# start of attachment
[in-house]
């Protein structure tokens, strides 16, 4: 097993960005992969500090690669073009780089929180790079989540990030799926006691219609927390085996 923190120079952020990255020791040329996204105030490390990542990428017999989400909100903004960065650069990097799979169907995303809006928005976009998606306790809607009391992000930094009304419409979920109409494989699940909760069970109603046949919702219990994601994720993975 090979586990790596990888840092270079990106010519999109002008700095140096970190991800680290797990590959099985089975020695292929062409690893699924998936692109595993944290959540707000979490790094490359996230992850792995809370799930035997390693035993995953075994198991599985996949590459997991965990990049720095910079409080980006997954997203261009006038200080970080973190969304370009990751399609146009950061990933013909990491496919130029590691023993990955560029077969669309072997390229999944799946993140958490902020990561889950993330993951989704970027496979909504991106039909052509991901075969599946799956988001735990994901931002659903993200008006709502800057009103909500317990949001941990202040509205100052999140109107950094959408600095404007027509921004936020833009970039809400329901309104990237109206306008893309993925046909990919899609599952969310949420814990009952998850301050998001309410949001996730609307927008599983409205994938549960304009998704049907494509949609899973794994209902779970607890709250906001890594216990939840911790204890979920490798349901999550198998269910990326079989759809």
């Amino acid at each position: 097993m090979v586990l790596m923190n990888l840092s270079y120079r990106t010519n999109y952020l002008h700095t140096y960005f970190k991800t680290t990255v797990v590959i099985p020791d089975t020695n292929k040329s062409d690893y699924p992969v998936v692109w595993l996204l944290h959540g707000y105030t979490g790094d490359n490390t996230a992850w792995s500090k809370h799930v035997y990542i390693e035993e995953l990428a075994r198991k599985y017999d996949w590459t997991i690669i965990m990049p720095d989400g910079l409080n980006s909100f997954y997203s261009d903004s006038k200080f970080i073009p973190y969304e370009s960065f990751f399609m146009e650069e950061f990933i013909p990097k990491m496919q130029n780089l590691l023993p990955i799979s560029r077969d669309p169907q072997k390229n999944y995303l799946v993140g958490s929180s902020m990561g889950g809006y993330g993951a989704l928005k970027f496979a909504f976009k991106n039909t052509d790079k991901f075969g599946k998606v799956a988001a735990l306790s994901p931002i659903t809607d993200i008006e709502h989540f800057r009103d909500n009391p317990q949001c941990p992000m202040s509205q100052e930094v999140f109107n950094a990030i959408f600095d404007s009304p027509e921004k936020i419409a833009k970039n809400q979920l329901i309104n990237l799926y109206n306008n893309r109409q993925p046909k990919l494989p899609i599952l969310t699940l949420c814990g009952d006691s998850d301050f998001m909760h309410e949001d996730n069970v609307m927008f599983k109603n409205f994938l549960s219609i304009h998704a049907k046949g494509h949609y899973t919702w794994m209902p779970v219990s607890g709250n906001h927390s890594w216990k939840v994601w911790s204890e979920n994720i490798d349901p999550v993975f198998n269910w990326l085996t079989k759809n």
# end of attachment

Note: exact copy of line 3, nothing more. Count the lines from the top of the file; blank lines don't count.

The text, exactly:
């Amino acid at each position: 097993m090979v586990l790596m923190n990888l840092s270079y120079r990106t010519n999109y952020l002008h700095t140096y960005f970190k991800t680290t990255v797990v590959i099985p020791d089975t020695n292929k040329s062409d690893y699924p992969v998936v692109w595993l996204l944290h959540g707000y105030t979490g790094d490359n490390t996230a992850w792995s500090k809370h799930v035997y990542i390693e035993e995953l990428a075994r198991k599985y017999d996949w590459t997991i690669i965990m990049p720095d989400g910079l409080n980006s909100f997954y997203s261009d903004s006038k200080f970080i073009p973190y969304e370009s960065f990751f399609m146009e650069e950061f990933i013909p990097k990491m496919q130029n780089l590691l023993p990955i799979s560029r077969d669309p169907q072997k390229n999944y995303l799946v993140g958490s929180s902020m990561g889950g809006y993330g993951a989704l928005k970027f496979a909504f976009k991106n039909t052509d790079k991901f075969g599946k998606v799956a988001a735990l306790s994901p931002i659903t809607d993200i008006e709502h989540f800057r009103d909500n009391p317990q949001c941990p992000m202040s509205q100052e930094v999140f109107n950094a990030i959408f600095d404007s009304p027509e921004k936020i419409a833009k970039n809400q979920l329901i309104n990237l799926y109206n306008n893309r109409q993925p046909k990919l494989p899609i599952l969310t699940l949420c814990g009952d006691s998850d301050f998001m909760h309410e949001d996730n069970v609307m927008f599983k109603n409205f994938l549960s219609i304009h998704a049907k046949g494509h949609y899973t919702w794994m209902p779970v219990s607890g709250n906001h927390s890594w216990k939840v994601w911790s204890e979920n994720i490798d349901p999550v993975f198998n269910w990326l085996t079989k759809n």